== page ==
Eating nutritiously can help you be healthy and reach your goal weight, and it is also important for preparing for and recovering from surgery. A healthy body is able to efficiently perform life-sustaining metabolic processes, from digestion and harvesting energy from foods to using that energy to effectively grow, protect, and heal the body. Individuals in good health are more likely to have a successful surgery with a faster recovery and excellent results because their bodies respond to change better. To reap the benefits of a healthy body and/or to lose weight in a healthy way, it’s important to adhere to certain nutrition basics.
While the general rule for weight loss is to expend more calories than you consume, the type of calories you eat plays a vital role in your overall health. Choosing the right types of food can help you feel fuller longer, which will aid in eating fewer calories in general, and nutritious foods will provide the nourishment you need to be healthy and happy.
The recommended percentages of calories from carbohydrates, fat, and protein in a healthy meal are:
- 30 to 50 percent carbohydrates
- 20 to 35 percent fat
- 25 to 35 percent protein
*These amounts will vary depending on your body size and daily amount of energy expended.
Adhere to the following general nutrition rules to distinguish the healthiest types of carbohydrates, fats, and proteins to make the most of your calories.
Stay Away From Added Sugars
Naturally-occurring sugar (such as the fructose in fruit and lactose in milk) is healthier than sweeteners added by manufacturers (such as high fructose corn syrup, molasses, cane sugar, corn sweetener, raw sugar, syrup, honey or fruit juice concentrates). If the ingredients on the nutrition label of your food list any of these added sweeteners, it is best to avoid eating it. Added sugar decreases the nutrients in foods, and it is linked to heart disease.
Not All Carbs Are the Enemy
Carbohydrates are broken down into glucose in our bodies, which is vital to our health and used to provide mental and physical energy. Unused glucose is stored for energy in muscles or to maintain stable blood glucose levels. Complex carbohydrates, such as whole grain bread and pasta, brown rice, fruits, vegetables, legumes, nuts, and seeds, are high in fiber and nutrients. These carbohydrates are good for you compared to the harmful simple sugars from refined grains, processed foods, fruit juices, and sweets.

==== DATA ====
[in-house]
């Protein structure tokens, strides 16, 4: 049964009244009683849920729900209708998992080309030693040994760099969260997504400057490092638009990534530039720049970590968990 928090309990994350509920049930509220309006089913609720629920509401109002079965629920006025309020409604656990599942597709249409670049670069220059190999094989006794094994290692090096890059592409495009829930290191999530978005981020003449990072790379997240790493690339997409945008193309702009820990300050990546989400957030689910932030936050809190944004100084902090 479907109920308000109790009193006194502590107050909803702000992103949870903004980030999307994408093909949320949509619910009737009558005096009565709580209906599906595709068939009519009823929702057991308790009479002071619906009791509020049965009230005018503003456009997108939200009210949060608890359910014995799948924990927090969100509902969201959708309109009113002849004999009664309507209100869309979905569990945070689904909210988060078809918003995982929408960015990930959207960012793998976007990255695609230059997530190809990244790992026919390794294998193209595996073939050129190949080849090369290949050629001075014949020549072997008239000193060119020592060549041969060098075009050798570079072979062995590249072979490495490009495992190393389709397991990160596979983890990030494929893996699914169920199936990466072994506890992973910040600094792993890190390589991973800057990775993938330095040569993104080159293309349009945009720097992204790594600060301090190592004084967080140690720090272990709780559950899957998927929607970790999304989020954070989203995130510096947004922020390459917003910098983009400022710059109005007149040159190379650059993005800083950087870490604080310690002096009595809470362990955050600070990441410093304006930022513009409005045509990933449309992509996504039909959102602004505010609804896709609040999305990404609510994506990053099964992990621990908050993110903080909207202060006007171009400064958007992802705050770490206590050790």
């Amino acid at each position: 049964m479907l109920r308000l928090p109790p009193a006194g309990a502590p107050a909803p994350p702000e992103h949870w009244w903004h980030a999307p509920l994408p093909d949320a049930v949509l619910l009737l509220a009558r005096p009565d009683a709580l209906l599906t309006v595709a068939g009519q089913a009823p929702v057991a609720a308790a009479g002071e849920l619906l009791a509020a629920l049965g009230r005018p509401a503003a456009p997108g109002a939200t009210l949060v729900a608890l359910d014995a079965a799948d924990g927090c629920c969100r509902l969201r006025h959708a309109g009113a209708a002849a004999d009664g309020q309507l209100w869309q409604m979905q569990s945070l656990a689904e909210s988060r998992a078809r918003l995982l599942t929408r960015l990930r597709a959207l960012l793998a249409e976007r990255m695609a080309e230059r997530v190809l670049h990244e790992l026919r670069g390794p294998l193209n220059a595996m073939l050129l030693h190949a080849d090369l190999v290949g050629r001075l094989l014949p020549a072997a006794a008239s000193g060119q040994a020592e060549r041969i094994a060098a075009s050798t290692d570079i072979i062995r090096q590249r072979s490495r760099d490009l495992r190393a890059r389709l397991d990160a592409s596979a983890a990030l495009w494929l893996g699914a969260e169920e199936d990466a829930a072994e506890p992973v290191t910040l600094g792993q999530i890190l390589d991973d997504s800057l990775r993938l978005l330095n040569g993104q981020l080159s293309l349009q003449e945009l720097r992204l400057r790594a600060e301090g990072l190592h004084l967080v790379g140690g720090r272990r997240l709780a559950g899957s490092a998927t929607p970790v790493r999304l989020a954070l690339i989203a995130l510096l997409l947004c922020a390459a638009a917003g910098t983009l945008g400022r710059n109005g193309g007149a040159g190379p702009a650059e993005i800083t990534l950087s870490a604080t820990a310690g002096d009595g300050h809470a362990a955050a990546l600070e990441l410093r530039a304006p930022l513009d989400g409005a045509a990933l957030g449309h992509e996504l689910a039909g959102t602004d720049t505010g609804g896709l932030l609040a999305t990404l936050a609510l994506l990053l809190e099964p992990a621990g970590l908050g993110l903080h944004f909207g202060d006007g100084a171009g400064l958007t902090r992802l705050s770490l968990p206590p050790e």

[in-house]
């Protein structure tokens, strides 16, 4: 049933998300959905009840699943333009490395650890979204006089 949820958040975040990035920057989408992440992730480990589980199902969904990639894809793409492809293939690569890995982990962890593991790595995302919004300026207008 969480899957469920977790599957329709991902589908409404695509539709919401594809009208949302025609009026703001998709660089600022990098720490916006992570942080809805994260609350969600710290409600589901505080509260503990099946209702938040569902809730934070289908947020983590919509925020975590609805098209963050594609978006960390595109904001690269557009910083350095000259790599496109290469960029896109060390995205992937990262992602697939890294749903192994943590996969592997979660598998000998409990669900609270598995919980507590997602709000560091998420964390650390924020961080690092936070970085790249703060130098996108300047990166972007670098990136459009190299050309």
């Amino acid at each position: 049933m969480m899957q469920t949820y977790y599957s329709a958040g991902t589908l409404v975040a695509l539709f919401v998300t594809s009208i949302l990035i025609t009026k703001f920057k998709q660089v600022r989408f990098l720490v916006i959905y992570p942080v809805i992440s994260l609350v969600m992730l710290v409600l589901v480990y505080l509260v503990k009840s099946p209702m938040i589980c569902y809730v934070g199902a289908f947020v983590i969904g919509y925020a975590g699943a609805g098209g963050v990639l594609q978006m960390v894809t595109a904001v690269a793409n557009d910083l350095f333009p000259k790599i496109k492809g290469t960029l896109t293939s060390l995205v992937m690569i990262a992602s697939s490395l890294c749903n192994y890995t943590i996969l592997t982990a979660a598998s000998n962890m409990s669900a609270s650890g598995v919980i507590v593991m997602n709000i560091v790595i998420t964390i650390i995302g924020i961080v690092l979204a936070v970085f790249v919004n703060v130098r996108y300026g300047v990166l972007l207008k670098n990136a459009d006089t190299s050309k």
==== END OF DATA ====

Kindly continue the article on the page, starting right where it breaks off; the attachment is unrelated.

Send Trans Fats Packing
Trans fat (such as partially hydrogenated oil) can lead to heart disease and obesity, while healthy fats (like mono and polyunsaturated fats, including omega-3s) can help lower cholesterol. Eat nuts and nut butters, seeds, and avocados, and cook with oils (flaxseed, grapeseed, or olive) rather than butter to add healthy fats to your diet. However, remember that while there are healthy fats, all types of fat contain about twice the amount of calories that carbohydrates or proteins have, so be aware of how much you consume.
Lean Toward Lean Proteins
Proteins are used in our bodies to build muscle and burn calories. Beans, peas, quinoa, lentils, tofu, and Greek yogurt are great lean protein options for vegetarians. For the carnivores, rather than grabbing a cheeseburger, choose fish, chicken and turkey breast, and meats with round, chuck, or loin in the name to get your lean protein.
For more information, check out this Nutrition 101 infographic by MyFitnessPal, a calorie-counter app.
A healthy diet is the first step to a healthy body, which has numerous benefits. If you’ve followed a healthy diet but still have areas of stubborn fat and/or excess skin, Dr. Roussalis can help you achieve a slender appearance with liposuction or a tummy tuck. In addition, Dr. Roussalis also offers non-surgical procedures to treat stubborn fat, including VelaShape and Vanquish.
Dr. John L. Roussalis is a board-certified plastic surgeon who combines art and science to achieve beautiful results. To schedule your consultation with Dr. Roussalis, please call (307) 234-4585 or fill out our convenient online contact form.